Judge Aubrey Ledwaba has spoken: In his scathing judgement, he lists his reasons why Jacob Zuma must return the total cost of his legal fees.
A landmark judgement in Pretoria has condemned Jacob Zuma to accountability. The former president has been told to pay back the legal fees he put on the taxpayers’ bill, from court cases spanning across the last 13 years.
It’s estimated that Zuma will have to repay R16 million of state money he used to hire top-class defence lawyers, employed to protect him from state capture judgements and corruption probes. However, that fee could be nearer the R50 million mark, following the in-and-out court dates he’s racked up in 2018.
But what swayed the judges to switch off the public funds tap for Msholozi? We’re having a glance at what was said in the court papers, and why the law – which Zuma was once able to navigate so expertly – has looked so unfavourably upon him.
Why Jacob Zuma must now pay back the money
The first thing Judge Aubrey Ledwaba had to establish in his ruling was whether it was in the public interest to allow Jacob Zuma to face prosecution. This was met with a resounding approval, with the judge reasoning that nobody is above the law. He also writes that the decision reflects the best interests of good governance.
Funds can be better used elsewhere
Ledwaba went on record to state that he believes the tens of millions of rand used to prop up Zuma’s defence directly takes money away from poorer communities. He put his foot down, saying that funds were being diverted from those in poverty and that the state has no obligation to bail someone out when they’re facing serious corruption charges.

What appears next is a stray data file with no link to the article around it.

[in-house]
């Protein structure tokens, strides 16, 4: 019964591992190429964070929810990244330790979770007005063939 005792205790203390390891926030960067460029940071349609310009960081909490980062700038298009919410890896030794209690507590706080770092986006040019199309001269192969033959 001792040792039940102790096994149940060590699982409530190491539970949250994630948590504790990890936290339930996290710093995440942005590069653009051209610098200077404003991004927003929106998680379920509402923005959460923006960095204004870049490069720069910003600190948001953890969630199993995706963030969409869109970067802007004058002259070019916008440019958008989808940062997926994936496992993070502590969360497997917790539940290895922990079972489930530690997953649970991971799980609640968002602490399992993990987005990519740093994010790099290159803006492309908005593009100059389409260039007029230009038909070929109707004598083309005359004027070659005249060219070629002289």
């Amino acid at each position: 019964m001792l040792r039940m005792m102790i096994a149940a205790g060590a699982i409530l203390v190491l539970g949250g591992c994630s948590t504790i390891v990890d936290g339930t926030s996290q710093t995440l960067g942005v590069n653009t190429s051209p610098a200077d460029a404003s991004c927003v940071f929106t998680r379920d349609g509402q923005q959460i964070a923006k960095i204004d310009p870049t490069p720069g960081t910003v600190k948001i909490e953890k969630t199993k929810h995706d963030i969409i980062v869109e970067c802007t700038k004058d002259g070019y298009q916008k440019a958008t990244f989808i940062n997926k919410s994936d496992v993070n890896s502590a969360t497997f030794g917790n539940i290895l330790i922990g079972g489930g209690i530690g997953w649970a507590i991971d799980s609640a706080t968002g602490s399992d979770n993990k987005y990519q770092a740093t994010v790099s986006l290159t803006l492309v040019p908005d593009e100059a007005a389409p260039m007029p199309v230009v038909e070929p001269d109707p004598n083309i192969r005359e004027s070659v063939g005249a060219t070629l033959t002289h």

The judge agrees with the EFF
The DA played a big role in bringing this lawsuit to court, but they were ably assisted by their political rivals in red. Ledwaba even writes in his judgement that “the EFF are correct” when they say Jacob Zuma can still get state-funded assistance, but he must go through the proper channels.
He’s entitled to legal aid, and doesn’t need to run up an eight-figure bill
Effectively, Judge Ledwaba has told him to bin the R250 000-per-day lawyers and do what everyone else has to do: Cough up the money yourself, or apply for legal aid. Seeing as the latter is a human right for all South Africans, Zuma cannot argue he has no means to defend himself:
“Mr Zuma, like every other accused person, has the right to a fair trial. This includes the right to have a state practitioner assigned to him, at state expense. He is entitled to use either legal aid or his own resources.” Judge Aubrey Ledwaba
Legal fees: The judge’s ruling in his own words:
* The state is not liable for legal fees incurred by Jacob Zuma in his own personal capacity.
* The decision to allow state-funding for cases in June 2005, December 2007 and March 2018 have been declared invalid. Legal fees paid for by the state in these instances must be returned.
* The state attorney must now decide how much money Zuma has to pay back, for all of his personal cases.
This news release does not necessarily reflect the opinion of SA-news.
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